Homecoming parades fall victim to COVID-19
Homecoming is a favorite time of year for many during high school football season, but this year it will look different in Franklin County and Russellville City Schools because of COVID-19.
FCS Superintendent Greg Hamilton said homecomings are one of the many traditions COVID-19 has changed, but the system is working to keep things as close to normal as possible.
“All of the parades have been eliminated, but we are trying to keep as much as we can where we can social distance,” Hamilton said.
Hamilton said with as much time as students spend in close proximity together working on floats, there was no way to monitor social distancing.
Red Bay and Phil Campbell’s homecoming games were this past week, Tharptown’s has already taken place and Vina’s is still to come, Oct. 9.
RCS will also not hold a homecoming parade this year after consulting with the Alabama Department of Public Health. The homecoming game is set for Oct. 16.
“While I know this is disappointing, this decision was made in an effort to continue to reduce the spread of COVID-19 in our city and in our schools,” said RCS Superintendent Heath Grimes. “If we were to have an outbreak because of students being in close proximity building floats the week of homecoming, and then students, parents and community members being in close proximity at the actual parade, it could result in our schools having to shut down for multiple weeks.”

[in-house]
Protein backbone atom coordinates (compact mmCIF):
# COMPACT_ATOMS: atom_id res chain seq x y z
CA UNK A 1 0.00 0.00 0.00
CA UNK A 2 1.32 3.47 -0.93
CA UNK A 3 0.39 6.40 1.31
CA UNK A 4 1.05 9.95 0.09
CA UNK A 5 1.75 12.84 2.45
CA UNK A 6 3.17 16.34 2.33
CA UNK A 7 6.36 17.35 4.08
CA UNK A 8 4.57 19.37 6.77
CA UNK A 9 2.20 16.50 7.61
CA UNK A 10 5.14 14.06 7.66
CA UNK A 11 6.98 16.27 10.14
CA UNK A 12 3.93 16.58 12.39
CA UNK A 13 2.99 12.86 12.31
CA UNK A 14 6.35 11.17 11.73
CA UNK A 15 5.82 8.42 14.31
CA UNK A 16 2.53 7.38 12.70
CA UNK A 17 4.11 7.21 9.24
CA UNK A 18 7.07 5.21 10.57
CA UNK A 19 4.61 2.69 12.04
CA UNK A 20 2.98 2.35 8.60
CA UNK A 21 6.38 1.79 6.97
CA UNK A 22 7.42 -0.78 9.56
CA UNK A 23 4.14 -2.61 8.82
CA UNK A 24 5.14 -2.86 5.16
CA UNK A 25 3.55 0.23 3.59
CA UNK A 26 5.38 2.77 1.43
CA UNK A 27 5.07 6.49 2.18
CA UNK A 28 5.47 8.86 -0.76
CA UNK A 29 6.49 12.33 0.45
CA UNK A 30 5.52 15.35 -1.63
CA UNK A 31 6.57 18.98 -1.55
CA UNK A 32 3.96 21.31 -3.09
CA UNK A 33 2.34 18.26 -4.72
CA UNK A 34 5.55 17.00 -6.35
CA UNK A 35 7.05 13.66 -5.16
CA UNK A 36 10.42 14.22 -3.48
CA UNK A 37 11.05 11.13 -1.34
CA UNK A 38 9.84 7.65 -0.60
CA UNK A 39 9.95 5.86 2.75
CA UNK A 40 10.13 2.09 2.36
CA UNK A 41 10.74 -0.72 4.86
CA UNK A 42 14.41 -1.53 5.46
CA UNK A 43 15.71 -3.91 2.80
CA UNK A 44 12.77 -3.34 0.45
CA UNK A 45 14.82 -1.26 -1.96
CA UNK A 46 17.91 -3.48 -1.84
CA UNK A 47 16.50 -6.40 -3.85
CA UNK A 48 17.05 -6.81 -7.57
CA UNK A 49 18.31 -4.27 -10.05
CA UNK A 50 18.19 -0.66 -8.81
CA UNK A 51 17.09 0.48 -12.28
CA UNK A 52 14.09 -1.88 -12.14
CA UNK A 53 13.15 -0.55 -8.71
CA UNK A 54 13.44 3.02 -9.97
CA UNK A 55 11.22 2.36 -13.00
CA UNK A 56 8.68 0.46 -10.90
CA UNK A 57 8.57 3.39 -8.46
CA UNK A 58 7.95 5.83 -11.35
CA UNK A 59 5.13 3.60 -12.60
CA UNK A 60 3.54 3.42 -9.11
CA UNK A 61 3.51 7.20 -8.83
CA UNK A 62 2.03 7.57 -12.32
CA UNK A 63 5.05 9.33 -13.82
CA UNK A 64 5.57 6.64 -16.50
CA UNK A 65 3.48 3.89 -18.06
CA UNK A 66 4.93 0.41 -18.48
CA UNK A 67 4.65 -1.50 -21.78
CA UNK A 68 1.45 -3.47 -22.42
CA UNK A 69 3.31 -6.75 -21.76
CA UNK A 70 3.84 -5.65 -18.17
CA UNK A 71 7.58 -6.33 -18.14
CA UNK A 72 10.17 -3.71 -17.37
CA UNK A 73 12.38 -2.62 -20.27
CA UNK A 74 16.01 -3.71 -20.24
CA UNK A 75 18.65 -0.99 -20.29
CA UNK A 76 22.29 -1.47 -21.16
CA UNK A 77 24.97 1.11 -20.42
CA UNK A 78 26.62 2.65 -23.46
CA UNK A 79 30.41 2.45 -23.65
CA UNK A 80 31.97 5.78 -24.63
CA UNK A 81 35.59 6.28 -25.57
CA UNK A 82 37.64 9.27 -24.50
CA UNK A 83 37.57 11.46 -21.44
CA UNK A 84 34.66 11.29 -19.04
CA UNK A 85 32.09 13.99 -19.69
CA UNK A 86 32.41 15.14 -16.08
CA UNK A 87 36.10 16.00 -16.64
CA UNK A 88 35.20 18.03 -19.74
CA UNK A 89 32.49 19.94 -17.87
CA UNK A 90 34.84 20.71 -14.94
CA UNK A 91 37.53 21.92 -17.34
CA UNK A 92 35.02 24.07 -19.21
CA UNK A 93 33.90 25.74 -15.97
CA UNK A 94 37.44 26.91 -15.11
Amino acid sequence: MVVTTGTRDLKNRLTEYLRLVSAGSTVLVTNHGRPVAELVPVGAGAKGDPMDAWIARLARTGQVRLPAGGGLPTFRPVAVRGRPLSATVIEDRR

The homecoming pep rally will be different for RCS as well, being held at the football stadium for grades nine through 12.
Parents and community members will be allowed to attend the pep rally but must socially distance on the visitor side. Middle school and elementary school will not be attending the pep rally.
Hamilton said FCS pep rallies will also be held outside with social distancing required.
Hamilton said it is each principal’s call whether the school chooses to hold a bonfire as a pep rally, but social distancing will still be enforced.
“We are trying to do everything we can to keep the kids safe while also having sustained academics, athletics and extracurricular activities,” Hamilton said.
“In a year when so many things have been changed or altered,” add Grimes, “I hope our students, parents, faculty, staff and community know that the decisions made at RCS are always made with the students’ safety and best interests in mind.”